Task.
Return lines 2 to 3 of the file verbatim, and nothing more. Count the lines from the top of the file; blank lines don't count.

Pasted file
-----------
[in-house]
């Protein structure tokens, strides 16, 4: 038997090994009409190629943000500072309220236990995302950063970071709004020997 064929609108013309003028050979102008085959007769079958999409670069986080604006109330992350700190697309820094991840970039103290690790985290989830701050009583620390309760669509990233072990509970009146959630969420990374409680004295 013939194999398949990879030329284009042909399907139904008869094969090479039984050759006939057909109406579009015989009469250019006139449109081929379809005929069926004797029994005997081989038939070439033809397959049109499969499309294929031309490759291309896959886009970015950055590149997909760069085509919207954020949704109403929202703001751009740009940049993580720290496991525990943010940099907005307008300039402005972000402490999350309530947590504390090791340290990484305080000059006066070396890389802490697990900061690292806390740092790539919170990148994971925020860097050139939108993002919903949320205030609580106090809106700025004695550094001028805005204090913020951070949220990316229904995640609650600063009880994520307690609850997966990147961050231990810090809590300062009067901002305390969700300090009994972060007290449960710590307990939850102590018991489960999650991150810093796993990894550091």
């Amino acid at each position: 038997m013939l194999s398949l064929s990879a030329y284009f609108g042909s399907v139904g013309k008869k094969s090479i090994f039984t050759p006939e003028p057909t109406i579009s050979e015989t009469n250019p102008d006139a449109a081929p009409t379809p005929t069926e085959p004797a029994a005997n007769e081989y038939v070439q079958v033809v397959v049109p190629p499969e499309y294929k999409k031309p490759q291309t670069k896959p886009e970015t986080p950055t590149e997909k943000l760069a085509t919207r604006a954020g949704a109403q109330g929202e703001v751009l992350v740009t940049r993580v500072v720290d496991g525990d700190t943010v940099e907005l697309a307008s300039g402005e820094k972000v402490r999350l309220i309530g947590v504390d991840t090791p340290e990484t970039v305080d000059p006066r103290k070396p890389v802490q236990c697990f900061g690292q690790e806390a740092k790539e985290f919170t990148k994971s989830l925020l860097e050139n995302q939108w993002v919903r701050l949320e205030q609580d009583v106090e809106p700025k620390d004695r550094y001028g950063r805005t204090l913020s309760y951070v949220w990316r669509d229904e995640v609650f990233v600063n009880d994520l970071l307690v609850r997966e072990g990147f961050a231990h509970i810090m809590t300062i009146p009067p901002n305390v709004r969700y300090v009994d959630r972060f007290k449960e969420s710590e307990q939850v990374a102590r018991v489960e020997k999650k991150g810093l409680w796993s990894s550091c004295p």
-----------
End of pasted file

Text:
């Protein structure tokens, strides 16, 4: 038997090994009409190629943000500072309220236990995302950063970071709004020997 064929609108013309003028050979102008085959007769079958999409670069986080604006109330992350700190697309820094991840970039103290690790985290989830701050009583620390309760669509990233072990509970009146959630969420990374409680004295 013939194999398949990879030329284009042909399907139904008869094969090479039984050759006939057909109406579009015989009469250019006139449109081929379809005929069926004797029994005997081989038939070439033809397959049109499969499309294929031309490759291309896959886009970015950055590149997909760069085509919207954020949704109403929202703001751009740009940049993580720290496991525990943010940099907005307008300039402005972000402490999350309530947590504390090791340290990484305080000059006066070396890389802490697990900061690292806390740092790539919170990148994971925020860097050139939108993002919903949320205030609580106090809106700025004695550094001028805005204090913020951070949220990316229904995640609650600063009880994520307690609850997966990147961050231990810090809590300062009067901002305390969700300090009994972060007290449960710590307990939850102590018991489960999650991150810093796993990894550091």
């Amino acid at each position: 038997m013939l194999s398949l064929s990879a030329y284009f609108g042909s399907v139904g013309k008869k094969s090479i090994f039984t050759p006939e003028p057909t109406i579009s050979e015989t009469n250019p102008d006139a449109a081929p009409t379809p005929t069926e085959p004797a029994a005997n007769e081989y038939v070439q079958v033809v397959v049109p190629p499969e499309y294929k999409k031309p490759q291309t670069k896959p886009e970015t986080p950055t590149e997909k943000l760069a085509t919207r604006a954020g949704a109403q109330g929202e703001v751009l992350v740009t940049r993580v500072v720290d496991g525990d700190t943010v940099e907005l697309a307008s300039g402005e820094k972000v402490r999350l309220i309530g947590v504390d991840t090791p340290e990484t970039v305080d000059p006066r103290k070396p890389v802490q236990c697990f900061g690292q690790e806390a740092k790539e985290f919170t990148k994971s989830l925020l860097e050139n995302q939108w993002v919903r701050l949320e205030q609580d009583v106090e809106p700025k620390d004695r550094y001028g950063r805005t204090l913020s309760y951070v949220w990316r669509d229904e995640v609650f990233v600063n009880d994520l970071l307690v609850r997966e072990g990147f961050a231990h509970i810090m809590t300062i009146p009067p901002n305390v709004r969700y300090v009994d959630r972060f007290k449960e969420s710590e307990q939850v990374a102590r018991v489960e020997k999650k991150g810093l409680w796993s990894s550091c004295p």